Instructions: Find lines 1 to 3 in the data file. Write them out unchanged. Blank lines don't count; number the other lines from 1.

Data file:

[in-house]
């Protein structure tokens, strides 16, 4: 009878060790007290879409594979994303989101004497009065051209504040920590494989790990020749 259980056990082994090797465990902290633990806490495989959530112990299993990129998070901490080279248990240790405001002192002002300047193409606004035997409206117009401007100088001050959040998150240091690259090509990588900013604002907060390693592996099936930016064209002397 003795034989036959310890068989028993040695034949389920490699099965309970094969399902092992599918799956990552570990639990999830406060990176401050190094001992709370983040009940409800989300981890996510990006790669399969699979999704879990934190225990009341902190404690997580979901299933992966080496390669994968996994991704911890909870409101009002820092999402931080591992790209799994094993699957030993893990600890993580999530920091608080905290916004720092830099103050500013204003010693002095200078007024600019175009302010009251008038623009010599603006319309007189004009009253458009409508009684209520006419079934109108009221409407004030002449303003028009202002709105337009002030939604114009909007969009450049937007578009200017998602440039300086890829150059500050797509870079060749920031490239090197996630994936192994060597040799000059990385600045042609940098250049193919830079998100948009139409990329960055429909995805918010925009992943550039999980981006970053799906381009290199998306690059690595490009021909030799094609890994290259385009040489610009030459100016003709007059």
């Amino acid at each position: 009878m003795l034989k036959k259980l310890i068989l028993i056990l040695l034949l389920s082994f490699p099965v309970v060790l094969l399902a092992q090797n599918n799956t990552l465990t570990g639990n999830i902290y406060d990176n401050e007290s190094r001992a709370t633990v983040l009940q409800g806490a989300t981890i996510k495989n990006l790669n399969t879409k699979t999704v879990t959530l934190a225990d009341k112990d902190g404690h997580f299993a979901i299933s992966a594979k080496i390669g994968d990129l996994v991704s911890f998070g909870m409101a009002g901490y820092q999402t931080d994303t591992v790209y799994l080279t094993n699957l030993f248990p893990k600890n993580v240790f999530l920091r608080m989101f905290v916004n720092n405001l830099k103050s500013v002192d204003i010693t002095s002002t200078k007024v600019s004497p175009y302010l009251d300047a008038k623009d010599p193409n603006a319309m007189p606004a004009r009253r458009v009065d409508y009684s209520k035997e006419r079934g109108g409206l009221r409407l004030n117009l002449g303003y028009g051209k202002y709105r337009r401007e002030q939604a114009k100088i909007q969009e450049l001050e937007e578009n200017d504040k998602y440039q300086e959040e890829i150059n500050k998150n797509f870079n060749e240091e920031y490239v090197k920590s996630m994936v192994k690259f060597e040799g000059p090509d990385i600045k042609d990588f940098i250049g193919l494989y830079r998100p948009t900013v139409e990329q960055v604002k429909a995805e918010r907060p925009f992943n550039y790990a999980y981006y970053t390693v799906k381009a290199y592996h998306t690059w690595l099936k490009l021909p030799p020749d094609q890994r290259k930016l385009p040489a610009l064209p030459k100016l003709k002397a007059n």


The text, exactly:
[in-house]
């Protein structure tokens, strides 16, 4: 009878060790007290879409594979994303989101004497009065051209504040920590494989790990020749 259980056990082994090797465990902290633990806490495989959530112990299993990129998070901490080279248990240790405001002192002002300047193409606004035997409206117009401007100088001050959040998150240091690259090509990588900013604002907060390693592996099936930016064209002397 003795034989036959310890068989028993040695034949389920490699099965309970094969399902092992599918799956990552570990639990999830406060990176401050190094001992709370983040009940409800989300981890996510990006790669399969699979999704879990934190225990009341902190404690997580979901299933992966080496390669994968996994991704911890909870409101009002820092999402931080591992790209799994094993699957030993893990600890993580999530920091608080905290916004720092830099103050500013204003010693002095200078007024600019175009302010009251008038623009010599603006319309007189004009009253458009409508009684209520006419079934109108009221409407004030002449303003028009202002709105337009002030939604114009909007969009450049937007578009200017998602440039300086890829150059500050797509870079060749920031490239090197996630994936192994060597040799000059990385600045042609940098250049193919830079998100948009139409990329960055429909995805918010925009992943550039999980981006970053799906381009290199998306690059690595490009021909030799094609890994290259385009040489610009030459100016003709007059």
């Amino acid at each position: 009878m003795l034989k036959k259980l310890i068989l028993i056990l040695l034949l389920s082994f490699p099965v309970v060790l094969l399902a092992q090797n599918n799956t990552l465990t570990g639990n999830i902290y406060d990176n401050e007290s190094r001992a709370t633990v983040l009940q409800g806490a989300t981890i996510k495989n990006l790669n399969t879409k699979t999704v879990t959530l934190a225990d009341k112990d902190g404690h997580f299993a979901i299933s992966a594979k080496i390669g994968d990129l996994v991704s911890f998070g909870m409101a009002g901490y820092q999402t931080d994303t591992v790209y799994l080279t094993n699957l030993f248990p893990k600890n993580v240790f999530l920091r608080m989101f905290v916004n720092n405001l830099k103050s500013v002192d204003i010693t002095s002002t200078k007024v600019s004497p175009y302010l009251d300047a008038k623009d010599p193409n603006a319309m007189p606004a004009r009253r458009v009065d409508y009684s209520k035997e006419r079934g109108g409206l009221r409407l004030n117009l002449g303003y028009g051209k202002y709105r337009r401007e002030q939604a114009k100088i909007q969009e450049l001050e937007e578009n200017d504040k998602y440039q300086e959040e890829i150059n500050k998150n797509f870079n060749e240091e920031y490239v090197k920590s996630m994936v192994k690259f060597e040799g000059p090509d990385i600045k042609d990588f940098i250049g193919l494989y830079r998100p948009t900013v139409e990329q960055v604002k429909a995805e918010r907060p925009f992943n550039y790990a999980y981006y970053t390693v799906k381009a290199y592996h998306t690059w690595l099936k490009l021909p030799p020749d094609q890994r290259k930016l385009p040489a610009l064209p030459k100016l003709k002397a007059n």